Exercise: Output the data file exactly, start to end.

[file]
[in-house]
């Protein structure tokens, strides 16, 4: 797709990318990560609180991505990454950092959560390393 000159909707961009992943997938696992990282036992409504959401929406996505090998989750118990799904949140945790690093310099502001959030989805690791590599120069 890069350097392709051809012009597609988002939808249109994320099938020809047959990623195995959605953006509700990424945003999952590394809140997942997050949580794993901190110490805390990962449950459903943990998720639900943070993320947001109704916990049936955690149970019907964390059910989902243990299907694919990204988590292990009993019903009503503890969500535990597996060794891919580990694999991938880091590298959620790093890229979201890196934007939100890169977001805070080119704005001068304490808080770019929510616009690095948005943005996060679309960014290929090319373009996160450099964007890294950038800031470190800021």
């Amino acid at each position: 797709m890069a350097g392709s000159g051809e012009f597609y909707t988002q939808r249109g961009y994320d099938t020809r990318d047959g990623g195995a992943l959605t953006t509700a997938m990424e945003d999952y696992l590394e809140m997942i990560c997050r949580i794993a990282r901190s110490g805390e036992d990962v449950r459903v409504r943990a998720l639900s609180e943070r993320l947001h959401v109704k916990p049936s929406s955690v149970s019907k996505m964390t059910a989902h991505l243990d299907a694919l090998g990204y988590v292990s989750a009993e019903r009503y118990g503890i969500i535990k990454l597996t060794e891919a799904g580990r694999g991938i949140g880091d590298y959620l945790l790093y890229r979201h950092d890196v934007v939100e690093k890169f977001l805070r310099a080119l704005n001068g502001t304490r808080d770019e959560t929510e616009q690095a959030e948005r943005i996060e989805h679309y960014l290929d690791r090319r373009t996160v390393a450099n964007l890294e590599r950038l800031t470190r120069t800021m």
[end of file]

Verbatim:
[in-house]
């Protein structure tokens, strides 16, 4: 797709990318990560609180991505990454950092959560390393 000159909707961009992943997938696992990282036992409504959401929406996505090998989750118990799904949140945790690093310099502001959030989805690791590599120069 890069350097392709051809012009597609988002939808249109994320099938020809047959990623195995959605953006509700990424945003999952590394809140997942997050949580794993901190110490805390990962449950459903943990998720639900943070993320947001109704916990049936955690149970019907964390059910989902243990299907694919990204988590292990009993019903009503503890969500535990597996060794891919580990694999991938880091590298959620790093890229979201890196934007939100890169977001805070080119704005001068304490808080770019929510616009690095948005943005996060679309960014290929090319373009996160450099964007890294950038800031470190800021």
């Amino acid at each position: 797709m890069a350097g392709s000159g051809e012009f597609y909707t988002q939808r249109g961009y994320d099938t020809r990318d047959g990623g195995a992943l959605t953006t509700a997938m990424e945003d999952y696992l590394e809140m997942i990560c997050r949580i794993a990282r901190s110490g805390e036992d990962v449950r459903v409504r943990a998720l639900s609180e943070r993320l947001h959401v109704k916990p049936s929406s955690v149970s019907k996505m964390t059910a989902h991505l243990d299907a694919l090998g990204y988590v292990s989750a009993e019903r009503y118990g503890i969500i535990k990454l597996t060794e891919a799904g580990r694999g991938i949140g880091d590298y959620l945790l790093y890229r979201h950092d890196v934007v939100e690093k890169f977001l805070r310099a080119l704005n001068g502001t304490r808080d770019e959560t929510e616009q690095a959030e948005r943005i996060e989805h679309y960014l290929d690791r090319r373009t996160v390393a450099n964007l890294e590599r950038l800031t470190r120069t800021m």